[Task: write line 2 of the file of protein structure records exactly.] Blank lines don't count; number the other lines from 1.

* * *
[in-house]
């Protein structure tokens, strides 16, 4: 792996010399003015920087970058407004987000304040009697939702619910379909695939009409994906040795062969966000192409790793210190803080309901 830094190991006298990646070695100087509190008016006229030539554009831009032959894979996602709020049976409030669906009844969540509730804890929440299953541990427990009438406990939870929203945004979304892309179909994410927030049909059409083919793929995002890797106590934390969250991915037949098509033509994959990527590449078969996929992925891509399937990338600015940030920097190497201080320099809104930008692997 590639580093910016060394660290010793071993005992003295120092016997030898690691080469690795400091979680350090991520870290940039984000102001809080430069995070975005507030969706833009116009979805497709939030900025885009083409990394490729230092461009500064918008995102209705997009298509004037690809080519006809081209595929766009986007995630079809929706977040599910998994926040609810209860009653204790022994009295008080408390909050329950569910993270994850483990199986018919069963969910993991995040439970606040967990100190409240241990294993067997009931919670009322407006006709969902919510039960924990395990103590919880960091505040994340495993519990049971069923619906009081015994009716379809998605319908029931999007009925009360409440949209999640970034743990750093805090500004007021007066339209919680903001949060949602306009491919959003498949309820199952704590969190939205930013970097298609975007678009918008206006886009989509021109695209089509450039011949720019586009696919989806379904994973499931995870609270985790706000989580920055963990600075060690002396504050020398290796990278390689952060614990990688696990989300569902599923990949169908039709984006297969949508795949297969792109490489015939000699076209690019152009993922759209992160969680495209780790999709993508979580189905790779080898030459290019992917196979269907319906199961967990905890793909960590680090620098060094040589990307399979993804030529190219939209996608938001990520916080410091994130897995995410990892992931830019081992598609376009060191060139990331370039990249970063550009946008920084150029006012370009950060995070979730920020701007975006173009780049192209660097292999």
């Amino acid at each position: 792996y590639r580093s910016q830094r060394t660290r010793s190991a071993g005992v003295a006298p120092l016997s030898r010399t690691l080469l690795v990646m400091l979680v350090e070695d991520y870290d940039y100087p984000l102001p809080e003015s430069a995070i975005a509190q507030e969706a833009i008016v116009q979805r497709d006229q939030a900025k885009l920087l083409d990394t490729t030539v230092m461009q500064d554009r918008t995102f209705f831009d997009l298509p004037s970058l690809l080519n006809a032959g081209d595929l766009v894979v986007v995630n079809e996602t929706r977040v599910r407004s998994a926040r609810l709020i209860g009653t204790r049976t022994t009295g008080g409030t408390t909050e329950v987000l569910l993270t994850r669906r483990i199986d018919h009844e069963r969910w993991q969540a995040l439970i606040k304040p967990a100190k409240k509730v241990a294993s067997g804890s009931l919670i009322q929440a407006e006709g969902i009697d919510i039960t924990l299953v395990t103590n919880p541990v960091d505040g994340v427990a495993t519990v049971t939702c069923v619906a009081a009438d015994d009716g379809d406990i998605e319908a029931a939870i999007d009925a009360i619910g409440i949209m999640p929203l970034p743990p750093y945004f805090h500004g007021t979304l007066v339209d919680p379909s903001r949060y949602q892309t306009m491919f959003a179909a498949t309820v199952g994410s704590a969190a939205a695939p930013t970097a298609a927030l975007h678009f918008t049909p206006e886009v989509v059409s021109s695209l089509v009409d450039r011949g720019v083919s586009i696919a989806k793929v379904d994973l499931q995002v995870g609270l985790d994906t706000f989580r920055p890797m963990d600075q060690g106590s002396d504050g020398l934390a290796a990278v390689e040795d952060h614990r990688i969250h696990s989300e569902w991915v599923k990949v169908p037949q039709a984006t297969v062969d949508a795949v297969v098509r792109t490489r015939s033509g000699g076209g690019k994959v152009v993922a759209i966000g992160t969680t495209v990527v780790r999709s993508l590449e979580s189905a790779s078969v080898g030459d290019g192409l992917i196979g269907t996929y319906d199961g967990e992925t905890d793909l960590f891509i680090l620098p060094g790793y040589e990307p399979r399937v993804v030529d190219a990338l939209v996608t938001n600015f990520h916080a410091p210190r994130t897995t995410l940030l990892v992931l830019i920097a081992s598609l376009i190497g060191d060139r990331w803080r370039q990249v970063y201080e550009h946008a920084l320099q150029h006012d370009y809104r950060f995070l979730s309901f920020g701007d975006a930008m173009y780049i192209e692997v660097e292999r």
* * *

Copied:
């Protein structure tokens, strides 16, 4: 792996010399003015920087970058407004987000304040009697939702619910379909695939009409994906040795062969966000192409790793210190803080309901 830094190991006298990646070695100087509190008016006229030539554009831009032959894979996602709020049976409030669906009844969540509730804890929440299953541990427990009438406990939870929203945004979304892309179909994410927030049909059409083919793929995002890797106590934390969250991915037949098509033509994959990527590449078969996929992925891509399937990338600015940030920097190497201080320099809104930008692997 590639580093910016060394660290010793071993005992003295120092016997030898690691080469690795400091979680350090991520870290940039984000102001809080430069995070975005507030969706833009116009979805497709939030900025885009083409990394490729230092461009500064918008995102209705997009298509004037690809080519006809081209595929766009986007995630079809929706977040599910998994926040609810209860009653204790022994009295008080408390909050329950569910993270994850483990199986018919069963969910993991995040439970606040967990100190409240241990294993067997009931919670009322407006006709969902919510039960924990395990103590919880960091505040994340495993519990049971069923619906009081015994009716379809998605319908029931999007009925009360409440949209999640970034743990750093805090500004007021007066339209919680903001949060949602306009491919959003498949309820199952704590969190939205930013970097298609975007678009918008206006886009989509021109695209089509450039011949720019586009696919989806379904994973499931995870609270985790706000989580920055963990600075060690002396504050020398290796990278390689952060614990990688696990989300569902599923990949169908039709984006297969949508795949297969792109490489015939000699076209690019152009993922759209992160969680495209780790999709993508979580189905790779080898030459290019992917196979269907319906199961967990905890793909960590680090620098060094040589990307399979993804030529190219939209996608938001990520916080410091994130897995995410990892992931830019081992598609376009060191060139990331370039990249970063550009946008920084150029006012370009950060995070979730920020701007975006173009780049192209660097292999």